Older physically active women's perceptions and experiences of body self-compassion


The physical realities of growing older such as grey hair, sagging skin, weight gain, and wrinkles negatively influence the body image and identities of older women (Hurd Clarke, 2010). As such, self-compassion (Neff, 2003) may assist older women in managing their aging body related experiences. A hermeneutic phenomenological analysis of a series of semi-structured interviews with 21 women (42 interviews) aged 65 to 94 was employed to investigate the lived experience of body image and self-compassion in later life. Findings revealed that women experienced a sense of freedom in late life, as they no longer felt pressure to appear feminine, which they equated with the ability to be sexually attractive to the male, masculine other. However, participants simultaneously expressed disappointment and frustration as they perceived to no longer be able to conform to the young, thin, and physically active cultural female ideal. This ambivalence fostered self-criticism, self-doubt, and feelings of isolation, often rendering self-compassion for the aging body difficult and idealistic. At the same time, some women perceived that their embodiment of self-compassion enabled them to manage the inevitable age-related physical and social declines. Others, however, perceived that being critical of their body's appearance and function kept them motivated to be physically and socially active. The participants resisted self-compassion as they feared it would render them complacent and act as a barrier to their ability to stave off the aging process. Findings will be considered in relation to the extant literature on aging, body image, physical activity, and self-compassion.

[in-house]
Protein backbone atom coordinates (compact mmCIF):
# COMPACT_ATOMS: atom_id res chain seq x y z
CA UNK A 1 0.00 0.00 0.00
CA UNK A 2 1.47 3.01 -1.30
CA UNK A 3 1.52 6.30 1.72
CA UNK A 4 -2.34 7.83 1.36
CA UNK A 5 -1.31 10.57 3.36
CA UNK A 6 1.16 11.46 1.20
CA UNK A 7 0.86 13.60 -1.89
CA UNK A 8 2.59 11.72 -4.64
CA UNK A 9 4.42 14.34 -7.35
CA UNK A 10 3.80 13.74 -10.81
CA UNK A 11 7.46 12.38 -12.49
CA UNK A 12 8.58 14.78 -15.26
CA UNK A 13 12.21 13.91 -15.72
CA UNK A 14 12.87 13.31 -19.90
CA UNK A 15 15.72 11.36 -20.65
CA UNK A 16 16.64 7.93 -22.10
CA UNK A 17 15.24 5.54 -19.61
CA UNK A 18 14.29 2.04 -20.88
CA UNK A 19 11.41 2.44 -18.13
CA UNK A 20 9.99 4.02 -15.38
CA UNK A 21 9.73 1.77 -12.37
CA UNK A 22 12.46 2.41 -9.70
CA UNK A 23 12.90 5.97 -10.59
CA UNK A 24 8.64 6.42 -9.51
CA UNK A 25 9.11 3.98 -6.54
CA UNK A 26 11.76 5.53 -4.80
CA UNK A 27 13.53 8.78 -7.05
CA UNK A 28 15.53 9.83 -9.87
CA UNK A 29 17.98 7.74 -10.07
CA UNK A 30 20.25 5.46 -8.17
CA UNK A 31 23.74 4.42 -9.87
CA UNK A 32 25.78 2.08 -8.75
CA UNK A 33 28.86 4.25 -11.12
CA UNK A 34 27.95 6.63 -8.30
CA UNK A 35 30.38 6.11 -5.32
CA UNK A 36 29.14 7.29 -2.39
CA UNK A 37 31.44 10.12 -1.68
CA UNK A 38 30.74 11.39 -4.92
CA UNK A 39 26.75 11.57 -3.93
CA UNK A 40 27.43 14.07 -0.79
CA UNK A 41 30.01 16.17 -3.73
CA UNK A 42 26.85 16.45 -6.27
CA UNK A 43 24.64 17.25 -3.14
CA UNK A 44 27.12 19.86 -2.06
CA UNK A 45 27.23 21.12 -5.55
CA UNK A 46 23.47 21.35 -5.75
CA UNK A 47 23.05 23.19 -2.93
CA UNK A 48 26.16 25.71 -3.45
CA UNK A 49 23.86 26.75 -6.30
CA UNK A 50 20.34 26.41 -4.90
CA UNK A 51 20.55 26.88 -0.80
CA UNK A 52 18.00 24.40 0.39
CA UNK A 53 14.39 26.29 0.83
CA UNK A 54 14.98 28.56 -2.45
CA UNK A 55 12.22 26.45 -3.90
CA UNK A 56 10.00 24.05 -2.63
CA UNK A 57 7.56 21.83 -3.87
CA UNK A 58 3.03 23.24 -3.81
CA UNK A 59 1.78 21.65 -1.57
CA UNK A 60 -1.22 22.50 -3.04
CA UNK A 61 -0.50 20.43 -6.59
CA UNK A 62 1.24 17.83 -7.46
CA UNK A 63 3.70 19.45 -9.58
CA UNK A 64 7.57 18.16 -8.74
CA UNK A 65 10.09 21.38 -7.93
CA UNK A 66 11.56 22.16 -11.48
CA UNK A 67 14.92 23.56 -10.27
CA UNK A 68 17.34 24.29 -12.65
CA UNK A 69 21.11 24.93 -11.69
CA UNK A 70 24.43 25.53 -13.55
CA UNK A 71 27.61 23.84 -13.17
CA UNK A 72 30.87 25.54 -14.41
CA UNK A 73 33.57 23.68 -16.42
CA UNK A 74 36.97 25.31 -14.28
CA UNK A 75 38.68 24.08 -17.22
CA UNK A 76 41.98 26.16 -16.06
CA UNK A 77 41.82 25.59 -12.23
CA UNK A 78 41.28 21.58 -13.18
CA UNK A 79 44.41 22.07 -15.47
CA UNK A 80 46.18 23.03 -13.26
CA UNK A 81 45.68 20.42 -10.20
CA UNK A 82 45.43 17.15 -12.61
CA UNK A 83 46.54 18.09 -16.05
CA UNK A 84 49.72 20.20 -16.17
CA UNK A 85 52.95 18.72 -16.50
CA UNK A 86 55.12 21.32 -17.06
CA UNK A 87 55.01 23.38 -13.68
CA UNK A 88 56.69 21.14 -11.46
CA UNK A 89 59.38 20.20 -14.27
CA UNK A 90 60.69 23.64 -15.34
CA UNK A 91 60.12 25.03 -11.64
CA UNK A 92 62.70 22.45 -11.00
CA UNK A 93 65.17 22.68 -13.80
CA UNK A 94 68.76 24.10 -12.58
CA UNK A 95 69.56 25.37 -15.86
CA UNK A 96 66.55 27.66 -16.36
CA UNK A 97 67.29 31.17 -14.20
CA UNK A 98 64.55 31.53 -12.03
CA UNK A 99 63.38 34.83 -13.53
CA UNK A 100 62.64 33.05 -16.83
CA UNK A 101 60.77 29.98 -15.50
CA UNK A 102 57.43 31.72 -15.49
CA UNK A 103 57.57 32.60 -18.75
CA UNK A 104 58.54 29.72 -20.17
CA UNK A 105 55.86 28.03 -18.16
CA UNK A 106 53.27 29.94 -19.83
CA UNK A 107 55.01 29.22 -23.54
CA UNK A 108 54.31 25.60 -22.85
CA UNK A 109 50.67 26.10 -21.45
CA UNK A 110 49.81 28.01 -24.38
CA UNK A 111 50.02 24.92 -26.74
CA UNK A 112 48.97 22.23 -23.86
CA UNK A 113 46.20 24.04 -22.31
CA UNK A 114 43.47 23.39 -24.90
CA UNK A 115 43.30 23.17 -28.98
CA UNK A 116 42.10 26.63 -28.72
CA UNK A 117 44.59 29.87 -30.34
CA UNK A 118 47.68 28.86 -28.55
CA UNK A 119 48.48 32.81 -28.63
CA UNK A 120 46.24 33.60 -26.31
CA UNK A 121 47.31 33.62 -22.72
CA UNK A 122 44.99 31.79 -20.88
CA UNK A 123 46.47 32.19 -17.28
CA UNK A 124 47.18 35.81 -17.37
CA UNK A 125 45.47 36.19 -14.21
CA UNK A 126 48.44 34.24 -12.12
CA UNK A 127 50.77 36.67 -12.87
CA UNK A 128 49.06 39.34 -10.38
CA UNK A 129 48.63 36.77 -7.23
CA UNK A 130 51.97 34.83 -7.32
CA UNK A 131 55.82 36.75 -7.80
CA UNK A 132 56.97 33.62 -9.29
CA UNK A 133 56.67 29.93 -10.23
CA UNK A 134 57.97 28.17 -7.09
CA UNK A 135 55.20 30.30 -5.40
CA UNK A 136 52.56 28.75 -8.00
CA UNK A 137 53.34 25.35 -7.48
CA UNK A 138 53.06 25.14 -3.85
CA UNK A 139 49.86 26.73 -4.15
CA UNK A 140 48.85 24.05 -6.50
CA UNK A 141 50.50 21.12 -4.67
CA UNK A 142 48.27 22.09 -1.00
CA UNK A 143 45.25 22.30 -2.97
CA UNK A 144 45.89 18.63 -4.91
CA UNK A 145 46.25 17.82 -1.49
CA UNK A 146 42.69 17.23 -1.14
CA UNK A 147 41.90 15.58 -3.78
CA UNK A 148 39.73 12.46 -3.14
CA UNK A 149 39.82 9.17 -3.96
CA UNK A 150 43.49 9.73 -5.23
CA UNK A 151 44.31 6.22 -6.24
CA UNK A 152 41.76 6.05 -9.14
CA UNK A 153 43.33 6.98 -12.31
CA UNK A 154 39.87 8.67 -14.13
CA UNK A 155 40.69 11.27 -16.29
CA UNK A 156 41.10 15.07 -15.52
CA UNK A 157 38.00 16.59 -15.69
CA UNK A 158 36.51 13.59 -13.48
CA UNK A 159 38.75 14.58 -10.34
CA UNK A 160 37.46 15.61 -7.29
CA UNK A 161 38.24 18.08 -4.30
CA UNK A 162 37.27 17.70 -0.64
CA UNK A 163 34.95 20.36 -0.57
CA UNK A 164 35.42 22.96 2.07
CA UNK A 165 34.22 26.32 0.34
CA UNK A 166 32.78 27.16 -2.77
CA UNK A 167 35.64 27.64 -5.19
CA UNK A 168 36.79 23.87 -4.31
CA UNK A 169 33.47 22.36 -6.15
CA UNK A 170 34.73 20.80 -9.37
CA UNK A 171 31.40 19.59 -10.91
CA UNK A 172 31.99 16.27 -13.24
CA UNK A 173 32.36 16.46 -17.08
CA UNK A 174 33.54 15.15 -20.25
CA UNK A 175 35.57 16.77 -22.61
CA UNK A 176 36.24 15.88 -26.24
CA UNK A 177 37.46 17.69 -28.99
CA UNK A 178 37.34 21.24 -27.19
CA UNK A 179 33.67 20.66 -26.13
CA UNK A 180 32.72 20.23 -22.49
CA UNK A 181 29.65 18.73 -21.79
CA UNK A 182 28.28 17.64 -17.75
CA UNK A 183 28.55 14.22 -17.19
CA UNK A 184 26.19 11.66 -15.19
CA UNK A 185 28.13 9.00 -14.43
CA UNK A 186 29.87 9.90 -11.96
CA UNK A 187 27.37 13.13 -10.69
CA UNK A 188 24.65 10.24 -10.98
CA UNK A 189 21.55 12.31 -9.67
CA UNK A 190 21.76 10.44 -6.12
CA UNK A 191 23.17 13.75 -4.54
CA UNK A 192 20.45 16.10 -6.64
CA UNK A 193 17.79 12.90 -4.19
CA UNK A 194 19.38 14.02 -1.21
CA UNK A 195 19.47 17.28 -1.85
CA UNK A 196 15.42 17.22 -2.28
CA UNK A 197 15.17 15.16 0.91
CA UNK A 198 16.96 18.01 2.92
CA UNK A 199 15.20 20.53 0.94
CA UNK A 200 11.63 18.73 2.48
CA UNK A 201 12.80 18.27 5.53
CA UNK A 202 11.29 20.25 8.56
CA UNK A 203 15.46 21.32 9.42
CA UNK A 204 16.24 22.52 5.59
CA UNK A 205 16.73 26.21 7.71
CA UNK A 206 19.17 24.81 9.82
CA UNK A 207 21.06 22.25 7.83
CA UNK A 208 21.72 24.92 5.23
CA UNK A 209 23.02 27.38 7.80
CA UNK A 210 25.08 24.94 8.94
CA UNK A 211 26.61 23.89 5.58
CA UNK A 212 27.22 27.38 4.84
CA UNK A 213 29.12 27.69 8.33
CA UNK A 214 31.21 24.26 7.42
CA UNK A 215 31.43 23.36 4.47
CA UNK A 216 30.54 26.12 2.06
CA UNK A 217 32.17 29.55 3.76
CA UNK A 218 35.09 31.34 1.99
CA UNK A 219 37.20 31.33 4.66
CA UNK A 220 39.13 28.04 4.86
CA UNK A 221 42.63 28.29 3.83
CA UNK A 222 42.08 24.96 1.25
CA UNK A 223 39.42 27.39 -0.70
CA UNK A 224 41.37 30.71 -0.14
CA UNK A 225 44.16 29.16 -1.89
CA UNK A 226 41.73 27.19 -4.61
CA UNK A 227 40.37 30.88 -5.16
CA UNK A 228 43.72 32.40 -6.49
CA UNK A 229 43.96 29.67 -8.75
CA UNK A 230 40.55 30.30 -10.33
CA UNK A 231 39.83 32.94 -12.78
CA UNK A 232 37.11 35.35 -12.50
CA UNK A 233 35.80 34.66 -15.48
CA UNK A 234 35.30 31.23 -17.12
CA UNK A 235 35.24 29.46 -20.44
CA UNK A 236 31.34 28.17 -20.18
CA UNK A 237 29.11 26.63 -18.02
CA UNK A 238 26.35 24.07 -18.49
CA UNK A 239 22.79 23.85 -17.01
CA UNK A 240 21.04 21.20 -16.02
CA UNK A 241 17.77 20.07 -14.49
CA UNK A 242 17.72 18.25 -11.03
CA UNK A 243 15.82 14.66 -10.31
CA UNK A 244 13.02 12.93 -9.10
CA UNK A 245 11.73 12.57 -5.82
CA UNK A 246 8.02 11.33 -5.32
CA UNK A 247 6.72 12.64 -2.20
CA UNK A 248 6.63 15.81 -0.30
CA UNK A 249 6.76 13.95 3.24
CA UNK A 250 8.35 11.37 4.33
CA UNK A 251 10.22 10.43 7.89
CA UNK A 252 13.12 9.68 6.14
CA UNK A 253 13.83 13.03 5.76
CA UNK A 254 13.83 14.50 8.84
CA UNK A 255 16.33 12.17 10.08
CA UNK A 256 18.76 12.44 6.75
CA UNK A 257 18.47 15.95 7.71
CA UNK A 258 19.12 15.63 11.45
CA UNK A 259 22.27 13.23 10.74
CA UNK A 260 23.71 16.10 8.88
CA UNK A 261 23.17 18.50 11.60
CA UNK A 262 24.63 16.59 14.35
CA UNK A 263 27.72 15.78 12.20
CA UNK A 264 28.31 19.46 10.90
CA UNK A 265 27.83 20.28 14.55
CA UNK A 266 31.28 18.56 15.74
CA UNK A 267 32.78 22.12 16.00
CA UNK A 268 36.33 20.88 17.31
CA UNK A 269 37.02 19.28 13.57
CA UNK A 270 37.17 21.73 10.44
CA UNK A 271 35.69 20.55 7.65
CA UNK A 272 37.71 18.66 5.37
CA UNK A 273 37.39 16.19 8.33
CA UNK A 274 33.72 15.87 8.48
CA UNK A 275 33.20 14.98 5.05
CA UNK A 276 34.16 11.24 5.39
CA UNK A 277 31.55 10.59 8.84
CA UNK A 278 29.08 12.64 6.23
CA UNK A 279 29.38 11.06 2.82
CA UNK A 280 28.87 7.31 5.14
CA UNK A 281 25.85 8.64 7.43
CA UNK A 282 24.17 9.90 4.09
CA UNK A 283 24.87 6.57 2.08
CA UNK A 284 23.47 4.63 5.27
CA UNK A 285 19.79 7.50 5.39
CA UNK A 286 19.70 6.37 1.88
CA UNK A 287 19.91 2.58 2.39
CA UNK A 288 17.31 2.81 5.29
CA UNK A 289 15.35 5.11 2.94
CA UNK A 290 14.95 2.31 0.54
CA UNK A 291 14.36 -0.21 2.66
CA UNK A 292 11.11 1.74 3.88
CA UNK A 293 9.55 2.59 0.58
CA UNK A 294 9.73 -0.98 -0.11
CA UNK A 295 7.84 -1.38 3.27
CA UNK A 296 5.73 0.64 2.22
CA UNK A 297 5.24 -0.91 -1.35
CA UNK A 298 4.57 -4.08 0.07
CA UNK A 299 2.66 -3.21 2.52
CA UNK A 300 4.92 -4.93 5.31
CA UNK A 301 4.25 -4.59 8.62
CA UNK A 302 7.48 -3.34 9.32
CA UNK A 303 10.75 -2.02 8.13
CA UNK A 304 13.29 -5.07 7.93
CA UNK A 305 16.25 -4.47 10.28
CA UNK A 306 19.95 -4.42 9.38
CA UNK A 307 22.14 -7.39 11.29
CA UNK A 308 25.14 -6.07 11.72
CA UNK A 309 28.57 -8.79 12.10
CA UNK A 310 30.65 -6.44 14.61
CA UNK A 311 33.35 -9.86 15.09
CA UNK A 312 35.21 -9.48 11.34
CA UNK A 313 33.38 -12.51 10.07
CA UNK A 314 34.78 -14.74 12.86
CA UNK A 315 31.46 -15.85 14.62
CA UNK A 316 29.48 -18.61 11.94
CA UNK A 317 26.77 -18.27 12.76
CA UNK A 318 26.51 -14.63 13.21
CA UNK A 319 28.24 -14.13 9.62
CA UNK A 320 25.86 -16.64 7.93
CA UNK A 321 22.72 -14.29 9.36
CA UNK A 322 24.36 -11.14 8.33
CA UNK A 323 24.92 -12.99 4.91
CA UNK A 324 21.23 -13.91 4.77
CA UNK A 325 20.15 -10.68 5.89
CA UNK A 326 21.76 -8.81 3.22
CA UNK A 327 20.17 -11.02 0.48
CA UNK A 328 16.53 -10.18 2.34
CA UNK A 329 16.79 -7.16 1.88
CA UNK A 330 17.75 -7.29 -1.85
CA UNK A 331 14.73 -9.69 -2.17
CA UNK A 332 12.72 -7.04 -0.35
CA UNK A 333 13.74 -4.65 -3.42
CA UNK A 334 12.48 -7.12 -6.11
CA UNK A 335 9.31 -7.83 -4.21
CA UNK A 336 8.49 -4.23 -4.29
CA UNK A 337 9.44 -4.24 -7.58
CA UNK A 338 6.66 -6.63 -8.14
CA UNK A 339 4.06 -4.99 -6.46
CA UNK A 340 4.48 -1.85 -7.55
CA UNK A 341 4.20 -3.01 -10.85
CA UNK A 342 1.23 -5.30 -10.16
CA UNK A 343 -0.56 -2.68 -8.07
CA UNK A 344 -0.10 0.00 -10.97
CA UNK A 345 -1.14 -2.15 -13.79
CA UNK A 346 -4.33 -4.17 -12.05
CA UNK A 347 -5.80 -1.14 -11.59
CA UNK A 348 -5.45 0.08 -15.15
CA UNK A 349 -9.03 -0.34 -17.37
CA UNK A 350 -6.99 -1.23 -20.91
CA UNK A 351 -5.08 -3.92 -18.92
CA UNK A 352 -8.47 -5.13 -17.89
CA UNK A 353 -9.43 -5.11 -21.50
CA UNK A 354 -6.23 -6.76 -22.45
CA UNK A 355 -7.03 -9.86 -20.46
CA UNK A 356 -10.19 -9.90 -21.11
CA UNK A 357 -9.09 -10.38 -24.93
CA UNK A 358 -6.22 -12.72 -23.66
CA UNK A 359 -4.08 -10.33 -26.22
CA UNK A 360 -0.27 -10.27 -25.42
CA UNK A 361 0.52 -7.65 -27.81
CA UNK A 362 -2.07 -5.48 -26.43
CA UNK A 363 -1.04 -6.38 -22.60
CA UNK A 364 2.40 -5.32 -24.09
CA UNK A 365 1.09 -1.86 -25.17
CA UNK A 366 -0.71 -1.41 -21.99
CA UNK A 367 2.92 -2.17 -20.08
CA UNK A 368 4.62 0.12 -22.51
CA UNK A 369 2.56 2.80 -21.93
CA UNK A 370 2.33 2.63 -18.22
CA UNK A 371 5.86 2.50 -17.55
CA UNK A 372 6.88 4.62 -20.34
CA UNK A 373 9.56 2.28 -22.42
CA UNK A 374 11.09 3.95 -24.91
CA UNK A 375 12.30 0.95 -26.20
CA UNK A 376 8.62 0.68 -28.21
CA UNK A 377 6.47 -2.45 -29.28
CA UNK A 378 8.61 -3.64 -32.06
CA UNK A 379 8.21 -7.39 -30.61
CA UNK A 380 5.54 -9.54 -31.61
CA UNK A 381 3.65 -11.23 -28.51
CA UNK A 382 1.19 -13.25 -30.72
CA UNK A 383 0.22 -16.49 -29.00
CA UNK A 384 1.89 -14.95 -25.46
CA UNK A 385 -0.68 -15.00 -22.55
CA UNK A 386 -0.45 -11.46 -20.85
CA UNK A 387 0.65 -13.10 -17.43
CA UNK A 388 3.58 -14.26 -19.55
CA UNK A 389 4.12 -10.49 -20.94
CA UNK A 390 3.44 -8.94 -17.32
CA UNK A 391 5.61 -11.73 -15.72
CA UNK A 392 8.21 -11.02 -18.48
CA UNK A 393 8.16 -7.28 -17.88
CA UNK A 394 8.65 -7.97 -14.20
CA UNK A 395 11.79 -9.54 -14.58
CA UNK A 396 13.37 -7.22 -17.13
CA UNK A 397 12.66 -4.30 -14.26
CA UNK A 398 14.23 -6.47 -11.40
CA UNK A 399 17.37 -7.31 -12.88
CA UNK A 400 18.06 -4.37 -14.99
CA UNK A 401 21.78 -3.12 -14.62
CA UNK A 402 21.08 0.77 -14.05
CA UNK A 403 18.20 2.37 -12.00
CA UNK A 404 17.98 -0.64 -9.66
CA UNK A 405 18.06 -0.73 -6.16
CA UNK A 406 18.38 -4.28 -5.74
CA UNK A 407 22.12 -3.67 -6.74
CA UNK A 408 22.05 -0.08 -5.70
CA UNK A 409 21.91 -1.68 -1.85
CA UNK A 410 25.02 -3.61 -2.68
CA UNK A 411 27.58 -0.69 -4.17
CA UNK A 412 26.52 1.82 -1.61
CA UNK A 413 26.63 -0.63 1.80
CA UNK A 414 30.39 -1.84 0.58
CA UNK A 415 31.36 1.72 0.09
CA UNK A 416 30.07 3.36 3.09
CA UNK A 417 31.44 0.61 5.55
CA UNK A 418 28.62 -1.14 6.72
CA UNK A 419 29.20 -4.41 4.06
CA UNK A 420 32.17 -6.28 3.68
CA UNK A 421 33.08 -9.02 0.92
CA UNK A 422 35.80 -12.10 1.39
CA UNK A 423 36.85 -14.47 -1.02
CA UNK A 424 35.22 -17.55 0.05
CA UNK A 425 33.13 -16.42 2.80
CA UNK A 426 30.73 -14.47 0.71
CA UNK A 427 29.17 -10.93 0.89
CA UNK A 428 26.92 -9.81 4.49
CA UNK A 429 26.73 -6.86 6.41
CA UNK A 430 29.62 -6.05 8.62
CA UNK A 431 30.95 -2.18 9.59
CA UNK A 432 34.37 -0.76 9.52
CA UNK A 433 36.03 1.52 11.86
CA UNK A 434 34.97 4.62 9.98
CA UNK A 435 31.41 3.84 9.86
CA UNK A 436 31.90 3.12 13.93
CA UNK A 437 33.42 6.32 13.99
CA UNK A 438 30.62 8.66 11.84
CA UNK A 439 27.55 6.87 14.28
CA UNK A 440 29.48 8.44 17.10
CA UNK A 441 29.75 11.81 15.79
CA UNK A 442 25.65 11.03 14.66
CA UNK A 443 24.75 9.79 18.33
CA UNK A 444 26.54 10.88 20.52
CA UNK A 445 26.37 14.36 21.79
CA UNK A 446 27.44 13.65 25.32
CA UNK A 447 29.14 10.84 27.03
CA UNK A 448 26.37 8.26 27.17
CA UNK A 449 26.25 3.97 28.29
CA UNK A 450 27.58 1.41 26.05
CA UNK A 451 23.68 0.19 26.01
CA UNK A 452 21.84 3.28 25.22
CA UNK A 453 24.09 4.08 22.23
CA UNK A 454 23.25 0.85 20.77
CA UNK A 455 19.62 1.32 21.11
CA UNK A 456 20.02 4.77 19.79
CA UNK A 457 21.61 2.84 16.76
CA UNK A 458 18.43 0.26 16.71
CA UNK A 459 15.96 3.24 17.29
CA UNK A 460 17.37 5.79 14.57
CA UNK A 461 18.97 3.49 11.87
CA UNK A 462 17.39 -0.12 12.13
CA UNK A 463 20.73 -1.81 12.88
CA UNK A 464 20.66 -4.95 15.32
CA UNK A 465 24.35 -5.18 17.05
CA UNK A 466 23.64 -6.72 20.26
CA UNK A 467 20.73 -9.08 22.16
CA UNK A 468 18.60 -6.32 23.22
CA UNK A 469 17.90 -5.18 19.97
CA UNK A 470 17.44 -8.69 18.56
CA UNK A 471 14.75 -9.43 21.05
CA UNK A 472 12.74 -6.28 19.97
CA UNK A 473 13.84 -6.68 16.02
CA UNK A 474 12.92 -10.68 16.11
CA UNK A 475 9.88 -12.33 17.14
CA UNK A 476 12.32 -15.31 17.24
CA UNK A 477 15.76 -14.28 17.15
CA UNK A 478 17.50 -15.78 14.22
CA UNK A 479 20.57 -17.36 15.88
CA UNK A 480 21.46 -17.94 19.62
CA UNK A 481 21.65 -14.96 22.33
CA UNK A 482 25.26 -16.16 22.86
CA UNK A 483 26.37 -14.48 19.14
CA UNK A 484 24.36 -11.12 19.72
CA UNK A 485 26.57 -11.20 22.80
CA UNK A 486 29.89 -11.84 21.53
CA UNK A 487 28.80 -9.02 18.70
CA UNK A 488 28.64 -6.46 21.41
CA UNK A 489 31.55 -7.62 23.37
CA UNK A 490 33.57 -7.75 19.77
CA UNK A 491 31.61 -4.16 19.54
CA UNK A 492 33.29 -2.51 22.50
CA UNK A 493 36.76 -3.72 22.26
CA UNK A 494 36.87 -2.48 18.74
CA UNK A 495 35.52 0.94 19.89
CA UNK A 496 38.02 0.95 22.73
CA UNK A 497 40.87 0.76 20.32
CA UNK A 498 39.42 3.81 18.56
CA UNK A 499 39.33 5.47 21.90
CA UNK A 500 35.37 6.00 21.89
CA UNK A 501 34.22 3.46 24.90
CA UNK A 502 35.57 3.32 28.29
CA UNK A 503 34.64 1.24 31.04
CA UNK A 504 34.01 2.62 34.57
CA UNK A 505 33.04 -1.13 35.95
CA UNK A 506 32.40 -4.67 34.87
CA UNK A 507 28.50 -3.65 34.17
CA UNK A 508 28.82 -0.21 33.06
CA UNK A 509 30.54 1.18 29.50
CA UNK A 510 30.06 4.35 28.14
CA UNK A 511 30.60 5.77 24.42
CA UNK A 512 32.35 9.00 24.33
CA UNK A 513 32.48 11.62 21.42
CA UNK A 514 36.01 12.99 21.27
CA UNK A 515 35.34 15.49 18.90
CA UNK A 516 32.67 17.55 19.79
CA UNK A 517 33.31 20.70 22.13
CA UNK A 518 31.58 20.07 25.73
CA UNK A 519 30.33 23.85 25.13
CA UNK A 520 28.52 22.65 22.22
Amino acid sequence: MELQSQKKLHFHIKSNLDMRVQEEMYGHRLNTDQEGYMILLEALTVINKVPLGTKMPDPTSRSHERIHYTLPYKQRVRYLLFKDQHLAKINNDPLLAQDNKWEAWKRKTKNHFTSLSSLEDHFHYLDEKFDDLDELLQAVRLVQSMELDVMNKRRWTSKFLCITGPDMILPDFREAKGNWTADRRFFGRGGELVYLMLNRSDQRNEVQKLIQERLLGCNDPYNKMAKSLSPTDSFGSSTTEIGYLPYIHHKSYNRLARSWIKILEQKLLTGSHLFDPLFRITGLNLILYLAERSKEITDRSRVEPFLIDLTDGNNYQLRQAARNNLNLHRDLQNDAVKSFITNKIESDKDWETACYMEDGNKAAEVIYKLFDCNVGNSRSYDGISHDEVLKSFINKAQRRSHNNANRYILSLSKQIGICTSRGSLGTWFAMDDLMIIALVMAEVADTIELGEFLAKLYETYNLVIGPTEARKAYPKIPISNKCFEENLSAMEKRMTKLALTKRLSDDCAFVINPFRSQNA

Acknowledgments: This research was supported by the Social Sciences and Humanities Research Council of Canada.